You may remember the Lakers got off to a terrible start last season when Julius Randle, the No. 7 overall pick in the 2014 Draft, broke his leg 13 minutes and 34 seconds into his first game in the regular season opener. It was an accurate foreshadowing of a Laker season in which everything that could go wrong did.
After a disastrous season, Julius Randle is back this season. Based on his performance so far during the preseason, it looks like he's ready to pick up where he left off and make a name for himself with a revamped Lakers lineup.
Lakers fans are justifiably excited, and they'd probably start making a case for why he could be Rookie of the Year in his first real season ... except they can't, because he's not eligible, according to the NBA:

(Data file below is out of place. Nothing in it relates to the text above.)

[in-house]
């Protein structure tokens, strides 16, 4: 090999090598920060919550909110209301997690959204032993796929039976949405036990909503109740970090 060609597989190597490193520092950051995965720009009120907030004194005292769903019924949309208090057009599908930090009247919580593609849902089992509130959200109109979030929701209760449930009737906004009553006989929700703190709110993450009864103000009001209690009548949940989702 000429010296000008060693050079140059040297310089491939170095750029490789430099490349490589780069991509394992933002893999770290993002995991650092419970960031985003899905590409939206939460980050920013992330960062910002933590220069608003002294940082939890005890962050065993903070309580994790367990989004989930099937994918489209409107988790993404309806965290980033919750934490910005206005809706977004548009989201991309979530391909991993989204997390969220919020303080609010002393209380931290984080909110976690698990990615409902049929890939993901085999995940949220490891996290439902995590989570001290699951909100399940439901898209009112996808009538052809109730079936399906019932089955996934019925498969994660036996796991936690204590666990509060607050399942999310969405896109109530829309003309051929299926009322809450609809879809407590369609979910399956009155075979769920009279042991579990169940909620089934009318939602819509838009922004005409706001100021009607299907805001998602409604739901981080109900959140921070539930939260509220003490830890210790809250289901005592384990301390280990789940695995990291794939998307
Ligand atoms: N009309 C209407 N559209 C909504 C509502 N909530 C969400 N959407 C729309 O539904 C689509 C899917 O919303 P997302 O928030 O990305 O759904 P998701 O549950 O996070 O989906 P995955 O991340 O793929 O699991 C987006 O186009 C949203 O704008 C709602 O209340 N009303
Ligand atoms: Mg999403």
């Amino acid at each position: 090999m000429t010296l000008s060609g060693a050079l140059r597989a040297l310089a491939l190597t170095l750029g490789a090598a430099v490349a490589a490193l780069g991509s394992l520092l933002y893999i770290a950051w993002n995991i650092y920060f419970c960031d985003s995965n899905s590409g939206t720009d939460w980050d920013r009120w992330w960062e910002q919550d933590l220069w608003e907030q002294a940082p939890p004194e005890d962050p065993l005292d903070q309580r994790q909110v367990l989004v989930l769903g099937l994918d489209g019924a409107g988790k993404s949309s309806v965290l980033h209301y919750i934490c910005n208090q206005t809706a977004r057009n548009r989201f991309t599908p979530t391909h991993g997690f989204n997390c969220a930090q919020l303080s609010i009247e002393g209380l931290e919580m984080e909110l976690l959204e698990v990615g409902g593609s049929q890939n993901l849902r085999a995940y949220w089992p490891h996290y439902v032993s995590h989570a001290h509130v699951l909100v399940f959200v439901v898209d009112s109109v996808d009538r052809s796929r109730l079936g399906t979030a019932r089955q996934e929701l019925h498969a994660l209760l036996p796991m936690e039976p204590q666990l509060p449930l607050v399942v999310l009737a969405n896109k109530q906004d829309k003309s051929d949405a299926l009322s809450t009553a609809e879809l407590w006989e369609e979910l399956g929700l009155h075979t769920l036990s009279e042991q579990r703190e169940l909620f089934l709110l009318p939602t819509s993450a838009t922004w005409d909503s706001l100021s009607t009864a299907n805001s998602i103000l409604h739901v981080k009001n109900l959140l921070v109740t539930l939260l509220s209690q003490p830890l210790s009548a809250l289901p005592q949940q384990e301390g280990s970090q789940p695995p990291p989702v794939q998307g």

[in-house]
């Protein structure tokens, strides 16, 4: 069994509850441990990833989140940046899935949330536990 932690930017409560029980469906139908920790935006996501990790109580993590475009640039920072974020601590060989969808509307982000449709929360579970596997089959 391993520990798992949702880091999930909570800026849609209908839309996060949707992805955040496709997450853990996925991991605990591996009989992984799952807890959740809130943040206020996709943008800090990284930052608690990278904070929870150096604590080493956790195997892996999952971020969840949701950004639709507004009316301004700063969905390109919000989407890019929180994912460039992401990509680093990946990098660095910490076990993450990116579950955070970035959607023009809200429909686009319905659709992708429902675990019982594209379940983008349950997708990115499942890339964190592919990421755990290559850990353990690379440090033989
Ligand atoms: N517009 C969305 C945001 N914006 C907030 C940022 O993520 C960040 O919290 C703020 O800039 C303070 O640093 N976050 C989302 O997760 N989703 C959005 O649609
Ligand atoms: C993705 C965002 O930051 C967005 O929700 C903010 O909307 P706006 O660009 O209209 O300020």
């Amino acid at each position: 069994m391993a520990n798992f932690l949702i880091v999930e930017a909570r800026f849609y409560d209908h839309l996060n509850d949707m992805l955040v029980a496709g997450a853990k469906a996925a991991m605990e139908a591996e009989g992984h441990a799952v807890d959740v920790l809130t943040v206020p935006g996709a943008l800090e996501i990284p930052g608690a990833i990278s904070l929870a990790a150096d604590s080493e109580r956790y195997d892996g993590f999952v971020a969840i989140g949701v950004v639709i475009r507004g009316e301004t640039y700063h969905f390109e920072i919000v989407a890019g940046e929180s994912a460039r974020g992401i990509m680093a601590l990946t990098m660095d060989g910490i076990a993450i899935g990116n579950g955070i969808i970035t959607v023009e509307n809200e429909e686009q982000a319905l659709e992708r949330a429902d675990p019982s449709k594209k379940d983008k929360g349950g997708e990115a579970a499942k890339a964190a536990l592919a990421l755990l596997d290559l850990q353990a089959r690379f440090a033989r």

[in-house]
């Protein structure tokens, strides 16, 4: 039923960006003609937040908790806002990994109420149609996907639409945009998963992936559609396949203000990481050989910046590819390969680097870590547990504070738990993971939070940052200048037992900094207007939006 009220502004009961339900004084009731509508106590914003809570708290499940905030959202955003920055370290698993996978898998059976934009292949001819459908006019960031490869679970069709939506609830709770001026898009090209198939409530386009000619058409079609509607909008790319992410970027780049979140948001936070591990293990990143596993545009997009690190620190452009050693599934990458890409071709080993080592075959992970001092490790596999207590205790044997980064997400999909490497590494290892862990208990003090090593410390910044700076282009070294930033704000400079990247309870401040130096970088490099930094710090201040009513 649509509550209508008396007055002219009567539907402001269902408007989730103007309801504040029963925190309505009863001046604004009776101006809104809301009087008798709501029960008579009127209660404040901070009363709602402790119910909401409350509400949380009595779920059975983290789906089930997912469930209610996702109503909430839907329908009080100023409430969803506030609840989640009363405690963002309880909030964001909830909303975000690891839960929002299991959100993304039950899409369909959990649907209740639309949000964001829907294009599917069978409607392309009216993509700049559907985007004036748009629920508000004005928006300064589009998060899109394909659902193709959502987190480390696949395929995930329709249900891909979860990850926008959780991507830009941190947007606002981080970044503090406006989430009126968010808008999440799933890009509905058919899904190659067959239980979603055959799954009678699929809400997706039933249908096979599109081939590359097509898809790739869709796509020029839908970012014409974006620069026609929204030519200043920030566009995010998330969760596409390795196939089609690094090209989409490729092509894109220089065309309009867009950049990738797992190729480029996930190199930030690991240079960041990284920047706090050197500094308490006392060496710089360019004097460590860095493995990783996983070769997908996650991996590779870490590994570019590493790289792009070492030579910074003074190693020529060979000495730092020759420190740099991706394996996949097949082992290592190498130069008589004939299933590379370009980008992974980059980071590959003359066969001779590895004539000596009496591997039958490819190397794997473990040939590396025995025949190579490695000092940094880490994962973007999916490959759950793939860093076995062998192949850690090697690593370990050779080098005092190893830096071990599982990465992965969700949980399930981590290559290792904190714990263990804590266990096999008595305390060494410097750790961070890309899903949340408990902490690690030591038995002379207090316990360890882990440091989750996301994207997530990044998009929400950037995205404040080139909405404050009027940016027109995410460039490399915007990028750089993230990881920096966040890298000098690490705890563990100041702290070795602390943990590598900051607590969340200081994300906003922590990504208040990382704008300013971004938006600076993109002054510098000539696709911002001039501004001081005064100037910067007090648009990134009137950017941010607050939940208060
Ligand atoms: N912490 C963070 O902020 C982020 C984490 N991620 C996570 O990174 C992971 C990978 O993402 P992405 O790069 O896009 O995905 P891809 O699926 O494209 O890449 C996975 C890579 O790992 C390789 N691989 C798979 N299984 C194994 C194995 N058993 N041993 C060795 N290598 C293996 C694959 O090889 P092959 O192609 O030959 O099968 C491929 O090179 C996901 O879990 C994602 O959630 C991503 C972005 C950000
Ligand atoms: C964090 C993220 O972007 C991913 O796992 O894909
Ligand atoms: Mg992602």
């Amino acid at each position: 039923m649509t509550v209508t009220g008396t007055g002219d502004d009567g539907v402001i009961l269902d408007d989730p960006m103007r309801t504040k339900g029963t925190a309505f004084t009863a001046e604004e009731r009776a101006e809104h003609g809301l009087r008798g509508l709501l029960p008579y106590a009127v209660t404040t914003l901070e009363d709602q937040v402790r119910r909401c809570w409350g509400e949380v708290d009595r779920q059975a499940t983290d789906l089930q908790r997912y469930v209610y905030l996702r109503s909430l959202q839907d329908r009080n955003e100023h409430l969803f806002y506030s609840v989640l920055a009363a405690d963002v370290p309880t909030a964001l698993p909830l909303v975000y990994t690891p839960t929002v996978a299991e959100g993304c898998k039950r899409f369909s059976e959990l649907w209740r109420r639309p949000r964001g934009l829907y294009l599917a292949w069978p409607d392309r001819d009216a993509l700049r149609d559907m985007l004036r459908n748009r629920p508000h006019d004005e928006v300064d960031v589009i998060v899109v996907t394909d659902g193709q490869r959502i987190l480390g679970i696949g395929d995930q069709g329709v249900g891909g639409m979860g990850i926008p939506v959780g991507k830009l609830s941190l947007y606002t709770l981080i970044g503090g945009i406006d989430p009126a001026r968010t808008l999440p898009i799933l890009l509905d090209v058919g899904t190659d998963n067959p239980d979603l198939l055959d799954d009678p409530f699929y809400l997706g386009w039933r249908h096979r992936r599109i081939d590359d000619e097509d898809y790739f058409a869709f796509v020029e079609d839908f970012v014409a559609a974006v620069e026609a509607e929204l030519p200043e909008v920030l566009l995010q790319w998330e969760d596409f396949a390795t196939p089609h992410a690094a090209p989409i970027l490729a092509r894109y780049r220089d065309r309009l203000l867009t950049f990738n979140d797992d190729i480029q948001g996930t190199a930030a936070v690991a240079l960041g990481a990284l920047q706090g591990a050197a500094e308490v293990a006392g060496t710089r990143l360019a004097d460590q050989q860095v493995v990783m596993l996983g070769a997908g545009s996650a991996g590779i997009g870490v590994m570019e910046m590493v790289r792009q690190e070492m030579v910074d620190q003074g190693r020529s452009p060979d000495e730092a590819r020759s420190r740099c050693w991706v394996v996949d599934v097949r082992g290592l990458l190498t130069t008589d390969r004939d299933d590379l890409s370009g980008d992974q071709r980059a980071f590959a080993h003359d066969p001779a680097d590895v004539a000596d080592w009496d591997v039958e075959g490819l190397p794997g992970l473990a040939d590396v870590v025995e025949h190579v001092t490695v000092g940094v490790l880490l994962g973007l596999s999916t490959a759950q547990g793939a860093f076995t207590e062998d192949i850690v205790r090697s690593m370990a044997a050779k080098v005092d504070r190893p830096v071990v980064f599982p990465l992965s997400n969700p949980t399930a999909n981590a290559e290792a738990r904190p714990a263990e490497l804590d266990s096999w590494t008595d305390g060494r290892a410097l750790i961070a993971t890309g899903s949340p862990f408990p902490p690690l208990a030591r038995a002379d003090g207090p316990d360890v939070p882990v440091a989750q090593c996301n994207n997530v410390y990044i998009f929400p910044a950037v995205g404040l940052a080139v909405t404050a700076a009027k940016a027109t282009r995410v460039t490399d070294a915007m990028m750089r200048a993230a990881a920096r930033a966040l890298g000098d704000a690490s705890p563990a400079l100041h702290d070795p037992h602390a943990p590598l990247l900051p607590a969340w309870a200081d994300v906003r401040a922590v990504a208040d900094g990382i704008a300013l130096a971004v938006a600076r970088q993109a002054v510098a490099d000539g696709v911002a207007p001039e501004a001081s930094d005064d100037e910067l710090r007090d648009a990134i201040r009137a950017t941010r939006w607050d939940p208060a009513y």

1/2: I asked the NBA if Julius Randle might have retained eligibility as a rookie since he played only 14 minutes last year before injury.— Mike Trudell (@LakersReporter) October 16, 2015
2/2: The NBA determined that once you play in 1 game, it counts as a season. Randle is officially a 2nd-year player. Not eligible for R.O.Y.— Mike Trudell (@LakersReporter) October 16, 2015
You may remember that players like Blake Griffin and Nerlens Noel, who both completely missed their rookie years with injury, were eligible for the award because they didn't play at all. By the NBA's rules, as soon as you step on the floor in your rookie season, that's your only year of eligibility, even if you break your leg later in the game and gain no discernible experience from your one NBA game.
Yeah, maybe getting worked up over a Rookie of the Year award is silly, but you know what else is silly? This rule. Have a heart, NBA.